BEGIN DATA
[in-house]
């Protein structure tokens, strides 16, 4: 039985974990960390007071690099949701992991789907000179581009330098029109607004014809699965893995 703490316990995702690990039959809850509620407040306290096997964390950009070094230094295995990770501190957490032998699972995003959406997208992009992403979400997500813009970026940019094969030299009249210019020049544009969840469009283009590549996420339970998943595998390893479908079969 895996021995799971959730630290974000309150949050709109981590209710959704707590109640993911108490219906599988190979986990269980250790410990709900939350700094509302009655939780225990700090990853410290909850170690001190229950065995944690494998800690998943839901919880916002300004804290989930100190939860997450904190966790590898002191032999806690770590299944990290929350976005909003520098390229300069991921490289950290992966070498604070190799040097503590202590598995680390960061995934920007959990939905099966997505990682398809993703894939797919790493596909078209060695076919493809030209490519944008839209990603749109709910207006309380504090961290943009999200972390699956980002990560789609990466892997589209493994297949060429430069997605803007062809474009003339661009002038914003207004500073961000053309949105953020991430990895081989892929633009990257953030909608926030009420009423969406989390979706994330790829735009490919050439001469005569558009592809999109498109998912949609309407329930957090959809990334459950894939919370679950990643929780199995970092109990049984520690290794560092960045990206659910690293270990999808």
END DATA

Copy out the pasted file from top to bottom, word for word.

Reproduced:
[in-house]
């Protein structure tokens, strides 16, 4: 039985974990960390007071690099949701992991789907000179581009330098029109607004014809699965893995 703490316990995702690990039959809850509620407040306290096997964390950009070094230094295995990770501190957490032998699972995003959406997208992009992403979400997500813009970026940019094969030299009249210019020049544009969840469009283009590549996420339970998943595998390893479908079969 895996021995799971959730630290974000309150949050709109981590209710959704707590109640993911108490219906599988190979986990269980250790410990709900939350700094509302009655939780225990700090990853410290909850170690001190229950065995944690494998800690998943839901919880916002300004804290989930100190939860997450904190966790590898002191032999806690770590299944990290929350976005909003520098390229300069991921490289950290992966070498604070190799040097503590202590598995680390960061995934920007959990939905099966997505990682398809993703894939797919790493596909078209060695076919493809030209490519944008839209990603749109709910207006309380504090961290943009999200972390699956980002990560789609990466892997589209493994297949060429430069997605803007062809474009003339661009002038914003207004500073961000053309949105953020991430990895081989892929633009990257953030909608926030009420009423969406989390979706994330790829735009490919050439001469005569558009592809999109498109998912949609309407329930957090959809990334459950894939919370679950990643929780199995970092109990049984520690290794560092960045990206659910690293270990999808």